Like us in every way except without sin

We must not think of Christ’s sinlessness so much as a moral and metaphysical negative, but as a moral and spiritual positive. He did not simply abstain from doing “bad things”. Rather, he was so filled with the love of God that it displaced his desire and capacity for lesser goods, i.e., sin. In turn, he calls us to love each and every person to our maximum capacity. The sad fact of the matter is, we do love some people more than others. While we should not content ourselves with this disparity of love, we must not let the perfect become the enemy of the good. Our refusal to love someone we happen to love much more than someone else, for whatever reason (subconscious affectivities, personality compatibility, personal benefits, etc.), is nothing less than a sin against God, whose primary aim is to fill us with his love for his glory. Refusing to be embarassingly loving to our favorite co-worker or neighbor or roommate or student or etc. — for the sake of “politeness” and “being normal,” of course — is a grave failure to obey our lord.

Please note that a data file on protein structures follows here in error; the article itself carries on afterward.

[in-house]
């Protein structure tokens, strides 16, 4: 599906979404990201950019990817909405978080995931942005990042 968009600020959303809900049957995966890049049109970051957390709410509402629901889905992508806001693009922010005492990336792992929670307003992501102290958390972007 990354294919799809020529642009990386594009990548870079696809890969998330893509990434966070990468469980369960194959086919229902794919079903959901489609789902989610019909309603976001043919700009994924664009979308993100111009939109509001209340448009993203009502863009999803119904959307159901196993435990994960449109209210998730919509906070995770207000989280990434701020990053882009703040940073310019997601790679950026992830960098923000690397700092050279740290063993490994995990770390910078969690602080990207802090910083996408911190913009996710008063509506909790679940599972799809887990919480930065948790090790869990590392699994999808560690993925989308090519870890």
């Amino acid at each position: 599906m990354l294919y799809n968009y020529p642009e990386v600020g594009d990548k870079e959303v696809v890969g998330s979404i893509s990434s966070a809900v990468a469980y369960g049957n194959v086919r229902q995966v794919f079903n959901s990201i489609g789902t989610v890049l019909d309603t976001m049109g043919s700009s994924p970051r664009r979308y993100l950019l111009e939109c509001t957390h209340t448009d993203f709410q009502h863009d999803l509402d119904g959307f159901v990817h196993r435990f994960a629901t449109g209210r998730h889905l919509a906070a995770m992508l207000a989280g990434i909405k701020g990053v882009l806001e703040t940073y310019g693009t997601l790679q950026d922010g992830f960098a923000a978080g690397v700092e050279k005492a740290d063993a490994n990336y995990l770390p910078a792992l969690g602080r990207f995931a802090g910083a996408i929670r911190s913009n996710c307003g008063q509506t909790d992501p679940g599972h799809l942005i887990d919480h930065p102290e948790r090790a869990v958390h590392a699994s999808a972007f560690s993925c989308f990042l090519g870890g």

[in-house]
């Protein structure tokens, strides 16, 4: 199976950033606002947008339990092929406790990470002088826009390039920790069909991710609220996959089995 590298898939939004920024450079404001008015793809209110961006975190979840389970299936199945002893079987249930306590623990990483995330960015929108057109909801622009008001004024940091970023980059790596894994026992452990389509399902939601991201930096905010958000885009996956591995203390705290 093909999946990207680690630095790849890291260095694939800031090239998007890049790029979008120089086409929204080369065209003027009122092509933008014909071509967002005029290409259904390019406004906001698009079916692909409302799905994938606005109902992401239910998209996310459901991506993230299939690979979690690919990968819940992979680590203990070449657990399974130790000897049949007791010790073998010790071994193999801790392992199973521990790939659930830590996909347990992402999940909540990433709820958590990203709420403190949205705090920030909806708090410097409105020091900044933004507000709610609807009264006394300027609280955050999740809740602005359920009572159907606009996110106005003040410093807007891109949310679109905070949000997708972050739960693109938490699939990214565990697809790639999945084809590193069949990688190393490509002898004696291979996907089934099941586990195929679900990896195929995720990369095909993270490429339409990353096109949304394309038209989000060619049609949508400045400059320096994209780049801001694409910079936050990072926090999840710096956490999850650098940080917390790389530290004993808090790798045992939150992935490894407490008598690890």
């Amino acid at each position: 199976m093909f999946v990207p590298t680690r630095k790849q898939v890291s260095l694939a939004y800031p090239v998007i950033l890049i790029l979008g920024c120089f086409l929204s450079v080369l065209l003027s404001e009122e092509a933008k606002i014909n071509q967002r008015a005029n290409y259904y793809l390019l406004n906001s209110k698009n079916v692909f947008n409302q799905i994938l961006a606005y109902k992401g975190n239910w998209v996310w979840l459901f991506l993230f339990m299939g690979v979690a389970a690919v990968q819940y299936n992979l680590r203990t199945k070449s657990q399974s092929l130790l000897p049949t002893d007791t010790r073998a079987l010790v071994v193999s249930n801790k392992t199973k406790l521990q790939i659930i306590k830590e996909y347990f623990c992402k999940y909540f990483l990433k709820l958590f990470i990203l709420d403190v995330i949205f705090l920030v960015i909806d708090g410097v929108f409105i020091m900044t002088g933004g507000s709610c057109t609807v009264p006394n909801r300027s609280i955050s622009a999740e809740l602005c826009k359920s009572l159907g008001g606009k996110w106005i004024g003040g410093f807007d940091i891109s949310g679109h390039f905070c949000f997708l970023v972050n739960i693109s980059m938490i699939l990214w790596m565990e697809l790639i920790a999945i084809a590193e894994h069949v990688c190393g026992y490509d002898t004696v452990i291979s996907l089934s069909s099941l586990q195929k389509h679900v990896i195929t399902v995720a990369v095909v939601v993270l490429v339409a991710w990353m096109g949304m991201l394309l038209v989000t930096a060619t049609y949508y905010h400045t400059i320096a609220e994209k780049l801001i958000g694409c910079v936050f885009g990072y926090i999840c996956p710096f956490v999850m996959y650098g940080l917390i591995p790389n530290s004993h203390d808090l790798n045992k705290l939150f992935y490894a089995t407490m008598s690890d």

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About The Codgitator (a cadgertator)

Catholic convert. Quasi-Zorbatic. Freelance interpreter, translator, and web marketer. Former ESL teacher in Taiwan (2003-2012) and former public high school teacher (2012-2014). Married father of three. Multilingual, would-be scholar, and fairly consistent fitness monkey. My research interests include: the interface of religion and science, the history and philosophy of science and technology, ancient and medieval philosophy, and cognitive neuroscience. Please pray for me.
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